Daily Telegraph: Motorists face three days of fuel demo misery: “The protests have been prompted by a 20 per cent rise in petrol prices over the past few months, with some filling stations charging more than £1 a litre for unleaded. The rise has been compounded by Hurricane Katrina's disruption of the US oil industry.”: "The petrol industry is taking no chances, however. Shell said it had made contingency plans.": Monday 12 Sept 2005
By David Derbyshire and Toby Helm
The country faces disruption this week after fuel tax protesters stepped up their plans for oil refinery blockades and motorway go-slows.
Demonstrations will now be staged across three days, from Wednesday to Friday.
The protests have been prompted by a 20 per cent rise in petrol prices over the past few months, with some filling stations charging more than £1 a litre for unleaded. The rise has been compounded by Hurricane Katrina's disruption of the US oil industry.
Campaigners from the Fuel Lobby, who want an immediate cut in tax to reduce prices, have given ministers until Wednesday to meet them to discuss their grievances.
Originally, the demonstrations were proposed only for Wednesday but Andrew Spence, a spokesman for the Fuel Lobby, said the campaign had been stepped up and, on Friday, would coincide with the anniversary of the 2000 demonstrations.
Mr Spence said he had been contacted by lorry drivers in France and Spain who were planning sympathy protests and hinted that the port of Dover could be a target. Protesters in Wales are planning a M4 go-slow on Friday.
There were reports of longer queues than normal at some filling stations yesterday but no sign of panic buying.
Edmund King, the executive director of the RAC Foundation, said: "I think some people are slightly overreacting to the possibility of a blockade."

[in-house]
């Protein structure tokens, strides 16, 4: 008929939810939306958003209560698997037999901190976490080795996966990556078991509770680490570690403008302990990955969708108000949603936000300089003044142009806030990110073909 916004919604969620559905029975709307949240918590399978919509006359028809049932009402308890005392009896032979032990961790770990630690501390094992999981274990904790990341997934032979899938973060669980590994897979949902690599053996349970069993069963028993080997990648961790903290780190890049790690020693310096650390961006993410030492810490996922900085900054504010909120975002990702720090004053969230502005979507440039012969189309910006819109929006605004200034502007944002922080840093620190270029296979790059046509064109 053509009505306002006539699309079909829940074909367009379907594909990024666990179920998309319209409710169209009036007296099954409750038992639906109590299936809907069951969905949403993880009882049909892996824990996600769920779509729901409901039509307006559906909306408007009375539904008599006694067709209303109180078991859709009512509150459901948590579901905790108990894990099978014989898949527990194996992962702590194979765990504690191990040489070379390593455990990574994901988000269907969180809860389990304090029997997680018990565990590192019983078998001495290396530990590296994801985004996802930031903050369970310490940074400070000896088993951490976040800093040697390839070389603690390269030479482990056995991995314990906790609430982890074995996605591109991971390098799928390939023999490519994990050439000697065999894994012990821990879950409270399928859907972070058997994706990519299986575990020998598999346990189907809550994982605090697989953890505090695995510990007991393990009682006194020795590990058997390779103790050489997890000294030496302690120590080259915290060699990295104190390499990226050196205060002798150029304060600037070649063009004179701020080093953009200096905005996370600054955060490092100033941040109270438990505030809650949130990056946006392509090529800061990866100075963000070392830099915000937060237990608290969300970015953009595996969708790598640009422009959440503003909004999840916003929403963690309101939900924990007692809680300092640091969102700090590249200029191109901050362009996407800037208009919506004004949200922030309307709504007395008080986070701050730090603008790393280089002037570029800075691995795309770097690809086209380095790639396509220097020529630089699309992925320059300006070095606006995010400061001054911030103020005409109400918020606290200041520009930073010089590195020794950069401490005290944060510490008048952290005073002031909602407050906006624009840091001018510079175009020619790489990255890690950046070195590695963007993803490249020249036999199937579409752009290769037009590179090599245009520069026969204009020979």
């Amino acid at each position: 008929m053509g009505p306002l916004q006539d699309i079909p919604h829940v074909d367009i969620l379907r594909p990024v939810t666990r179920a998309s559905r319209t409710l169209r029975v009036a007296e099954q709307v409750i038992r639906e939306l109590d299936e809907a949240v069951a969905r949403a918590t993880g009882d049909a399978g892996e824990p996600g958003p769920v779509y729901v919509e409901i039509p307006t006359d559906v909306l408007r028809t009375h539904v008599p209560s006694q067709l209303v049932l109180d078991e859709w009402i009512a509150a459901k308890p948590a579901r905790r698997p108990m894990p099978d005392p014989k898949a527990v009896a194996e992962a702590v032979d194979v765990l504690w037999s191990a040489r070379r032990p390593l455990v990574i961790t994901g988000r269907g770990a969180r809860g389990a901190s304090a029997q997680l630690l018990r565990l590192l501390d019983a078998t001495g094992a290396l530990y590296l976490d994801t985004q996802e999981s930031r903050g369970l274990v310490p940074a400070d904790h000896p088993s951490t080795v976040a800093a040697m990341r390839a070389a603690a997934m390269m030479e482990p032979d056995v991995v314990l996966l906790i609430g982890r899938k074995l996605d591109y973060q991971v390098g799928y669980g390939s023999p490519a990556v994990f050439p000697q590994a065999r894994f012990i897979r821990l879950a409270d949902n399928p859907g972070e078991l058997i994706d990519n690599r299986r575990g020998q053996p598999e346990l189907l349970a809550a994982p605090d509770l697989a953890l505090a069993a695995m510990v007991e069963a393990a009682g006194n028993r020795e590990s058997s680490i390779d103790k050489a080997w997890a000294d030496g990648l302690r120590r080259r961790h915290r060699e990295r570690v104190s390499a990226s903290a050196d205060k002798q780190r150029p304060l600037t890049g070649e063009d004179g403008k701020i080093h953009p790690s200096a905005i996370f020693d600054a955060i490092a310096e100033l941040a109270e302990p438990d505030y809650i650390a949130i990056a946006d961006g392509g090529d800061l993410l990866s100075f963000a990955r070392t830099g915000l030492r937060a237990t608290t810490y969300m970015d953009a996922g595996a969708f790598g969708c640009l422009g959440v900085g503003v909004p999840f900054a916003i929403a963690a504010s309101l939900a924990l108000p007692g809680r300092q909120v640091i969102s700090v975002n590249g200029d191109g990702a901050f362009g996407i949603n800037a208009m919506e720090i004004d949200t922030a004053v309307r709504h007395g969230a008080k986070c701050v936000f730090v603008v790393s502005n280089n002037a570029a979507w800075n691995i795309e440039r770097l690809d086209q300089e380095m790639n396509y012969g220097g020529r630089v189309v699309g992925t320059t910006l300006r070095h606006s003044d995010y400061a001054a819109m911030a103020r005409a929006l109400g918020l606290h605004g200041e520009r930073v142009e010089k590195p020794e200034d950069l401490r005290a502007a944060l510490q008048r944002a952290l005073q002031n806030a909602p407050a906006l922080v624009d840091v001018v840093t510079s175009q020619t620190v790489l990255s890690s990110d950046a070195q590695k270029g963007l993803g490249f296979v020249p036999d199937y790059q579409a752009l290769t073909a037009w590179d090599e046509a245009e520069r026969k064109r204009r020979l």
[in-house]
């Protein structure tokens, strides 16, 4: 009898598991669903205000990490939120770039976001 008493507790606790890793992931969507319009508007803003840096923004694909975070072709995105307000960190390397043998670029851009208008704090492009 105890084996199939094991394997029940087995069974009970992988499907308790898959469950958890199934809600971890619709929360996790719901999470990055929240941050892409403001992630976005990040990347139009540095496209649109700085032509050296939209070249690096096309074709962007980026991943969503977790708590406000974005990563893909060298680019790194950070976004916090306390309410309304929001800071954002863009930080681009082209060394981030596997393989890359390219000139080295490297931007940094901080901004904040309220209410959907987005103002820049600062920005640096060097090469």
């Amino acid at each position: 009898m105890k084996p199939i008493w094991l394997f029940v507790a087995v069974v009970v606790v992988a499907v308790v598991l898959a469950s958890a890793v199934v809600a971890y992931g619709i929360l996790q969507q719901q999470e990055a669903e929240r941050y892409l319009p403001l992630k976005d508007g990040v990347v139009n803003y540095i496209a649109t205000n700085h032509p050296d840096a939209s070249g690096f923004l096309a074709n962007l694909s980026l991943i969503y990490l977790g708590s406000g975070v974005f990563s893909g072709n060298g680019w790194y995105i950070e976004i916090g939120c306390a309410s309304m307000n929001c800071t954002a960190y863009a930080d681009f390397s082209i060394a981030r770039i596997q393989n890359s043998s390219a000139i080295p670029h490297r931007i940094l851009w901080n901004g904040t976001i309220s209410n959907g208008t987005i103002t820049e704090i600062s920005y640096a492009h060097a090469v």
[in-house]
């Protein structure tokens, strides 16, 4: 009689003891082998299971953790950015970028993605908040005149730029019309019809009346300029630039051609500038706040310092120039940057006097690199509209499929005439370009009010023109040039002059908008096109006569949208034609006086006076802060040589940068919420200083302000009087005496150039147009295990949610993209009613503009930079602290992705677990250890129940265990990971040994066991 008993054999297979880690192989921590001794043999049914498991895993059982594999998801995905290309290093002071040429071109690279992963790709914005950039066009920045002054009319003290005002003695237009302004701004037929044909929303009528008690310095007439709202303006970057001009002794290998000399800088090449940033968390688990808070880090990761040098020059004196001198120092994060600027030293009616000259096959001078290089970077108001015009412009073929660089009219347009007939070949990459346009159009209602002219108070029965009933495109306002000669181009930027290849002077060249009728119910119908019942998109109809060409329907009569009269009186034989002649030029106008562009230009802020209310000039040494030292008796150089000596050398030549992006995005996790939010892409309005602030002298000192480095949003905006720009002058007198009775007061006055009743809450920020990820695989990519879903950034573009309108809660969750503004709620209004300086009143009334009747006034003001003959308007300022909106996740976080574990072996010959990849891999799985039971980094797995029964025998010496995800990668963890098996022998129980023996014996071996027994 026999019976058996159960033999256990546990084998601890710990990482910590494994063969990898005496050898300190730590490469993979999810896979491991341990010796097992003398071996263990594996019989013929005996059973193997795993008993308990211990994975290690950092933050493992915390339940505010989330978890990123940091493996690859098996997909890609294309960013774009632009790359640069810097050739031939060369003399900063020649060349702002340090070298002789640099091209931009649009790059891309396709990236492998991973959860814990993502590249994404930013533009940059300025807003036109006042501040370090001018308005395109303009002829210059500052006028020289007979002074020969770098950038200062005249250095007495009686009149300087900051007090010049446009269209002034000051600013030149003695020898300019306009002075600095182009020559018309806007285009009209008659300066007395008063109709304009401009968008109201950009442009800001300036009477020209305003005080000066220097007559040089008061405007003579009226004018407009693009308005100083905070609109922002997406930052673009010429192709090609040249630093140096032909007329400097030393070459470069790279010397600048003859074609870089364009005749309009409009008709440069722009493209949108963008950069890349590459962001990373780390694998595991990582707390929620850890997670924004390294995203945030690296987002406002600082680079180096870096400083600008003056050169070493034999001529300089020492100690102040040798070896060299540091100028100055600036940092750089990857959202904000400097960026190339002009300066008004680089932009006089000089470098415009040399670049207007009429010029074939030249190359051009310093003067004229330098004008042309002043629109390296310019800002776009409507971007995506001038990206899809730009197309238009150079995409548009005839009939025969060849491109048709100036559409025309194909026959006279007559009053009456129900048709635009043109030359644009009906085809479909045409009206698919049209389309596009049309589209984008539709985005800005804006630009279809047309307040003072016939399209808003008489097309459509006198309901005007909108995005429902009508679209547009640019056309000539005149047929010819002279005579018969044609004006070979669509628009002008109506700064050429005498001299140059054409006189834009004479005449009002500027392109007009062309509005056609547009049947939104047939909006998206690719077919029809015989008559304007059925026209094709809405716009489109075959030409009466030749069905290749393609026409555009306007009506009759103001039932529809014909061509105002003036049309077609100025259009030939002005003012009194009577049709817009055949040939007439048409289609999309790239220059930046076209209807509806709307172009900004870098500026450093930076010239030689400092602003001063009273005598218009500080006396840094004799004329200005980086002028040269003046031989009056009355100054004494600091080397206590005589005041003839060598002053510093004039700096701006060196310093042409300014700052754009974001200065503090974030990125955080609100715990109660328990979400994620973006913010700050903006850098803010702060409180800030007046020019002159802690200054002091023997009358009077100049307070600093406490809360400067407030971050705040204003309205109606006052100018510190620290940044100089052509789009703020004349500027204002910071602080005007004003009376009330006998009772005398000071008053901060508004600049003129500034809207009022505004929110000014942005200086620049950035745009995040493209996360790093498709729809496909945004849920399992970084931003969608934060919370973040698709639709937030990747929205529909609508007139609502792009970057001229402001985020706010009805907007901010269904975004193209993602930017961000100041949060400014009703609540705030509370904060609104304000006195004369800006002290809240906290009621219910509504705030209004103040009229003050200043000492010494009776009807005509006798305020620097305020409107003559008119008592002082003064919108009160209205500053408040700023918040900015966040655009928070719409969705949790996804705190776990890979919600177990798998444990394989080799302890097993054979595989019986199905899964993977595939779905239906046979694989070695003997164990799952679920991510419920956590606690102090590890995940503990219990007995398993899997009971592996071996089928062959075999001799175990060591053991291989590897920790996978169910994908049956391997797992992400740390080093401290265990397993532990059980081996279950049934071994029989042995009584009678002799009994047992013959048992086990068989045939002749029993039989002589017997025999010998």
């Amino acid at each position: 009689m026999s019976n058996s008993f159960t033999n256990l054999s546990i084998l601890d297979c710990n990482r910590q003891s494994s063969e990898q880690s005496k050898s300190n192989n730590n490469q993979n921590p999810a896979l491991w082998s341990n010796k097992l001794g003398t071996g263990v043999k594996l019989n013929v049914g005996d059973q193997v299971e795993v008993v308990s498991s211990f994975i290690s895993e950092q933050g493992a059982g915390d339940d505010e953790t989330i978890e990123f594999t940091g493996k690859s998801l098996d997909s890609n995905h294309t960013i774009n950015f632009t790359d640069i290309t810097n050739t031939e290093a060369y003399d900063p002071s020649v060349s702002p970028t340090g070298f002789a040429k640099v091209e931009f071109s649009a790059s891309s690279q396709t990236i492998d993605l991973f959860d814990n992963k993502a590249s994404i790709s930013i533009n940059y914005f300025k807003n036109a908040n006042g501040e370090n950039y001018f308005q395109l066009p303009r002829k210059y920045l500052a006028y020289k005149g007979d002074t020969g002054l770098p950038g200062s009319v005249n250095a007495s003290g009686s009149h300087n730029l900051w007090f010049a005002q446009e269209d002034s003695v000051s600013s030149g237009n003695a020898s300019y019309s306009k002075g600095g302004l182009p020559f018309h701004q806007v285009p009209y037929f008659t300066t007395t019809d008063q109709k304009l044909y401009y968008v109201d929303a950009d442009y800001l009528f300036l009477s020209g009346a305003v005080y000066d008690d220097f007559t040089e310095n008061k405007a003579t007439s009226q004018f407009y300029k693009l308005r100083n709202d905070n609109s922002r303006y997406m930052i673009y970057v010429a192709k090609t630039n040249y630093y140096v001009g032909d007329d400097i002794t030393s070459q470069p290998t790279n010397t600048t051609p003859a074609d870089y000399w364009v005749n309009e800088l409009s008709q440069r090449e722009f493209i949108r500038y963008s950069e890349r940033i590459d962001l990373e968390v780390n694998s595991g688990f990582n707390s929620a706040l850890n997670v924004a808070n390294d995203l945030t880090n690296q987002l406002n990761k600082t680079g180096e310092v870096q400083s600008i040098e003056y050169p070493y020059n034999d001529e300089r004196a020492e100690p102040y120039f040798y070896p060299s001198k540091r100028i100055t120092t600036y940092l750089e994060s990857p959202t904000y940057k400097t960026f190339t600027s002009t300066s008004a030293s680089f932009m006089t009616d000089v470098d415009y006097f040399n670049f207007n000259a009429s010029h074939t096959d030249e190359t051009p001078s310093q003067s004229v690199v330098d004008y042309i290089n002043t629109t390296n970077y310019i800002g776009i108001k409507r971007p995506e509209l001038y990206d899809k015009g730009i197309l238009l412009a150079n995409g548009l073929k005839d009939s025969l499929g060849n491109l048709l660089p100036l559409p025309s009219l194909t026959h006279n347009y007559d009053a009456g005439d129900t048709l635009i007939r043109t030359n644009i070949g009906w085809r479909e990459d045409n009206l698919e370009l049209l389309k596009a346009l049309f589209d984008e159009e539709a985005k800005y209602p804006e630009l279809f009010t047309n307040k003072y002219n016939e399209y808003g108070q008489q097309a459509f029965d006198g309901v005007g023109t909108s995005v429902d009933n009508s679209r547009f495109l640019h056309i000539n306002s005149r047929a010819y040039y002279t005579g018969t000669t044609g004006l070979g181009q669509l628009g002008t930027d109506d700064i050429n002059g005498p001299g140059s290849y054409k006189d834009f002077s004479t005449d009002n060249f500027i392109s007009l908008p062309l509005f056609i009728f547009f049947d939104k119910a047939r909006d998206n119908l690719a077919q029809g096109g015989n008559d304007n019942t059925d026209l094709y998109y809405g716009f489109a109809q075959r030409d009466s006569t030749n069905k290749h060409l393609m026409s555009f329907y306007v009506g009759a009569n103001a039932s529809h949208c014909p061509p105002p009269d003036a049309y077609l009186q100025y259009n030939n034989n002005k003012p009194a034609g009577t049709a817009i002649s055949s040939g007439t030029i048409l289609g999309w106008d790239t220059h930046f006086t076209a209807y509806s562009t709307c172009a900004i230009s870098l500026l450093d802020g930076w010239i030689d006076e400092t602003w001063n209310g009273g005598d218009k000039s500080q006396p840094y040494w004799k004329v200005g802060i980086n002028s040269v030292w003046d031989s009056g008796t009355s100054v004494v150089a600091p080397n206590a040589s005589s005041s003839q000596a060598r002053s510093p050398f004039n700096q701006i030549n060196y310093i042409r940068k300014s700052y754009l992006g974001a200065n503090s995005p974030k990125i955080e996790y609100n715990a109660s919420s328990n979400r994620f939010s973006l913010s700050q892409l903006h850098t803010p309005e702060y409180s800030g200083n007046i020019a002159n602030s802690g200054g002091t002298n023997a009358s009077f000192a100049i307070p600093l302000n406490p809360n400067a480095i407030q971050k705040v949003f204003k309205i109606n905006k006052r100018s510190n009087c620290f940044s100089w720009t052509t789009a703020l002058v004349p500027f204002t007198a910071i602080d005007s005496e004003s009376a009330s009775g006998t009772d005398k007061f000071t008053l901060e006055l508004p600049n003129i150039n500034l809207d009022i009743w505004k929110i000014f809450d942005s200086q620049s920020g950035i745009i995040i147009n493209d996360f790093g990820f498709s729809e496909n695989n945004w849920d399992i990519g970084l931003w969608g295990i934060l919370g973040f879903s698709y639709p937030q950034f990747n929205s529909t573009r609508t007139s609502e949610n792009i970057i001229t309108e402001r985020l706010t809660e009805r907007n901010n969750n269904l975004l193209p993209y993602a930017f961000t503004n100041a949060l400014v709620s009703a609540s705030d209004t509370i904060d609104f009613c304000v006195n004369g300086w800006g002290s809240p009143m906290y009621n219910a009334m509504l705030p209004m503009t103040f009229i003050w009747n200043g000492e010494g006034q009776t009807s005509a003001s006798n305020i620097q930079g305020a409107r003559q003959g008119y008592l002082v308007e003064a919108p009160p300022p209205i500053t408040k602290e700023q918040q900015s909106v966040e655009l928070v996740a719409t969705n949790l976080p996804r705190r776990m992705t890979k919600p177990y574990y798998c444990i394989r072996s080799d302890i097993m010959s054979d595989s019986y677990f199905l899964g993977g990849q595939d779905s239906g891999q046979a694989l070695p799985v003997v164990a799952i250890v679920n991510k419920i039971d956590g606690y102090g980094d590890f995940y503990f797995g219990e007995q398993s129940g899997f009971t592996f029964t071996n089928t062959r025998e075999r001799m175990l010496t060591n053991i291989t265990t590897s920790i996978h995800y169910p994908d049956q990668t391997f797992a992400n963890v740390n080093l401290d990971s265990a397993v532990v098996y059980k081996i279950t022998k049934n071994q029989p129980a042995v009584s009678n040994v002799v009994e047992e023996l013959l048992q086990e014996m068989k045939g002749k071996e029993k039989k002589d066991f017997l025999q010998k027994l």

Few industry experts are expecting the kind of widespread shortages that caused havoc five years ago.
Bert Morris, the director of the AA Motoring Trust, said there was little public backing for blockades.
"In 2000 there was public support because the tax rate was still going up," he said. "This time is different. People understand we are in an international crisis."
The petrol industry is taking no chances, however. Shell said it had made contingency plans.
Police and ministers also have significant new powers to deal with demonstrations that threaten the supply of fuel to motorists and industry.
Matthew Carrington, of the Petrol Retailers' Association, doubted whether the protesters had enough support.
"All that protests do is damage people who are suffering from high prices already. What the demonstrators are trying to do is cause pain to innocent third parties to make a protest to the Chancellor. They would do better to do it direct to the Chancellor."
At the end of the last protest Gordon Brown postponed planned tax rises. The Treasury says that since then duty on fuel has gone down in real terms by 14 per cent, or 7p a litre.
Yesterday the Chancellor rejected protesters' calls for emergency cuts in fuel tax, blaming Opec, the Organisation of Petroleum Exporting Countries, for soaring prices. The issue of oil supply was a global problem that required global solutions, he said.
Denouncing Opec as "a cartel", he said it had failed to respond quickly enough to rising demand from China. It was essential that it agreed to increase production by the end of the month.
Speaking on the BBC's Sunday AM, Mr Brown ruled out Government intervention to bring down prices.
"I think most people understand that it is a global problem, a global challenge, and that it has to be met by global measures," he said.
Alan Duncan, the Tories' transport spokesman, said: "This problem is entirely of the Chancellor's making and, with the deteriorating public finances, he has left himself no elbow room."
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